Date of Award


Document Type


Degree Name

Master of Community Planning and Development (CPD)


Community Planning and Development

First Advisor

Prof. Jack Kartez


modeling, systems models, Muskie School of Public Service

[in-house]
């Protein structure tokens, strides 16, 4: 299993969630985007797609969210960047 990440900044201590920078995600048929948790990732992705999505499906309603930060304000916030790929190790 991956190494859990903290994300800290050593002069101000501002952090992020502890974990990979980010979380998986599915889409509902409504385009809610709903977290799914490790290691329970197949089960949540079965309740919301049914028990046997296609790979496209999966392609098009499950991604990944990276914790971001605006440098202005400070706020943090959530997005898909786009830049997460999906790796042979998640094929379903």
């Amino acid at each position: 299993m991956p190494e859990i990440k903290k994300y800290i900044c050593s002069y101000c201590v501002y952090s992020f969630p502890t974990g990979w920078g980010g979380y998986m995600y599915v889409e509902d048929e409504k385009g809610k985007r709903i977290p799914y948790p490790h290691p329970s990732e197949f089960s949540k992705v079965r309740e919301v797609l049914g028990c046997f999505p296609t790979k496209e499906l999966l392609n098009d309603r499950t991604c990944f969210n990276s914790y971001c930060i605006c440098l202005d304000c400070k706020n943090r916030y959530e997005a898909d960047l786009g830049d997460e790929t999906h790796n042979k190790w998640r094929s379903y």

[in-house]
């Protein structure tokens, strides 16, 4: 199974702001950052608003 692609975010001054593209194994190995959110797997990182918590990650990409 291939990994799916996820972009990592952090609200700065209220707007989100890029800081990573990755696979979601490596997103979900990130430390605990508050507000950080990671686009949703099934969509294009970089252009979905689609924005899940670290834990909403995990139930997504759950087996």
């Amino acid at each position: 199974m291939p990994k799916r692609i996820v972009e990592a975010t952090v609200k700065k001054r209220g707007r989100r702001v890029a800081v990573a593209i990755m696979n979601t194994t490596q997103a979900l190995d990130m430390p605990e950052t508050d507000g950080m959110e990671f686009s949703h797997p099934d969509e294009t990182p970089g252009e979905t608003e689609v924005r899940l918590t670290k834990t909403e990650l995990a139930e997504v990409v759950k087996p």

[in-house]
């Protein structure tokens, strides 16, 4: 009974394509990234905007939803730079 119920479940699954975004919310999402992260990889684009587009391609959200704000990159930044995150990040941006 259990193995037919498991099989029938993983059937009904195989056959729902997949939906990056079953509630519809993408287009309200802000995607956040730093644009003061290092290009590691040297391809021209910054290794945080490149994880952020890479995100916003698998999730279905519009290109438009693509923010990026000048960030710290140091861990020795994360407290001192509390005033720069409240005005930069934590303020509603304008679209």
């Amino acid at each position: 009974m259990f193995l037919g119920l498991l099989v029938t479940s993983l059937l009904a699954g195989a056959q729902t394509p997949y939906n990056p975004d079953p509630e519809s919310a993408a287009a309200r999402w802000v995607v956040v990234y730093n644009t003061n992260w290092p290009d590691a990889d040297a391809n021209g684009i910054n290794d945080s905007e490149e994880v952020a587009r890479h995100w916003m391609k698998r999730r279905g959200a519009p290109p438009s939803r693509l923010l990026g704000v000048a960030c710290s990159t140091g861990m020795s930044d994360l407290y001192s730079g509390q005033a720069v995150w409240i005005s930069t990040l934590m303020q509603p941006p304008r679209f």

Complex systems models for urban and regional simulation are increasingly being used as tools within decision-making processes underscoring the need to involve stakeholders in the modeling process. Stakeholder participation can serve both learning and community-building purposes, improving model legitimacy, saliency and accuracy and resolving conflicts over competing interests. However, the complex and highly technical nature of modeling activities has the potential to serve as an important barrier to stakeholder engagement. Members of an online UrbanSim user community were contacted in order to examine stakeholder participation in the development and implementation of UrbanSim models. For analysis purposes, a participation hierarchy was devised, representing three general levels of participation in the modeling process. It was expected that the complexity of UrbanSim models would likely stand as a barrier to the engagement of non-specialists in modeling processes, especially within the development phase. When participation did occur it would most likely take place within the less complex and less time and resource-intensive implementation phase. The type of stakeholder-involved modeling employed at this stage would likely best be characterized as informative modeling, the lowest level in the hierarchy, in which participants are updated on model progress but have little to no influence on the model. The results of the study’s online survey-structured focus group provide some evidence that UrbanSim users are indeed effectively including stakeholders in both model development and implementation and are using higher level forms of participation than expected.



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